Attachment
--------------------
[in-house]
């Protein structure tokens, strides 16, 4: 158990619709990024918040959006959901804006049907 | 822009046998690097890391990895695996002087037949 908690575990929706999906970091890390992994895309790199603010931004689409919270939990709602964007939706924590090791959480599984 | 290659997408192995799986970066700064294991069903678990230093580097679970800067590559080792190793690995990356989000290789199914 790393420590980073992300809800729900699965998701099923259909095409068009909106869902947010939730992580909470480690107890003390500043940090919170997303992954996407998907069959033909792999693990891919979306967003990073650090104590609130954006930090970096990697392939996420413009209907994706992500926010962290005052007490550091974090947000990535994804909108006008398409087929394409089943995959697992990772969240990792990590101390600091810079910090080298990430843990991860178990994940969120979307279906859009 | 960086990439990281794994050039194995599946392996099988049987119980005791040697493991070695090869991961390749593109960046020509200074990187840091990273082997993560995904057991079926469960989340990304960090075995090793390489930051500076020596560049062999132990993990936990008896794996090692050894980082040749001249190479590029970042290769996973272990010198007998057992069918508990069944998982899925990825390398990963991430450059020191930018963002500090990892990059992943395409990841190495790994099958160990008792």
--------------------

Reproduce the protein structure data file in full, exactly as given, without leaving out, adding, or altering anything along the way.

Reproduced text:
[in-house]
């Protein structure tokens, strides 16, 4: 158990619709990024918040959006959901804006049907 | 822009046998690097890391990895695996002087037949 908690575990929706999906970091890390992994895309790199603010931004689409919270939990709602964007939706924590090791959480599984 | 290659997408192995799986970066700064294991069903678990230093580097679970800067590559080792190793690995990356989000290789199914 790393420590980073992300809800729900699965998701099923259909095409068009909106869902947010939730992580909470480690107890003390500043940090919170997303992954996407998907069959033909792999693990891919979306967003990073650090104590609130954006930090970096990697392939996420413009209907994706992500926010962290005052007490550091974090947000990535994804909108006008398409087929394409089943995959697992990772969240990792990590101390600091810079910090080298990430843990991860178990994940969120979307279906859009 | 960086990439990281794994050039194995599946392996099988049987119980005791040697493991070695090869991961390749593109960046020509200074990187840091990273082997993560995904057991079926469960989340990304960090075995090793390489930051500076020596560049062999132990993990936990008896794996090692050894980082040749001249190479590029970042290769996973272990010198007998057992069918508990069944998982899925990825390398990963991430450059020191930018963002500090990892990059992943395409990841190495790994099958160990008792």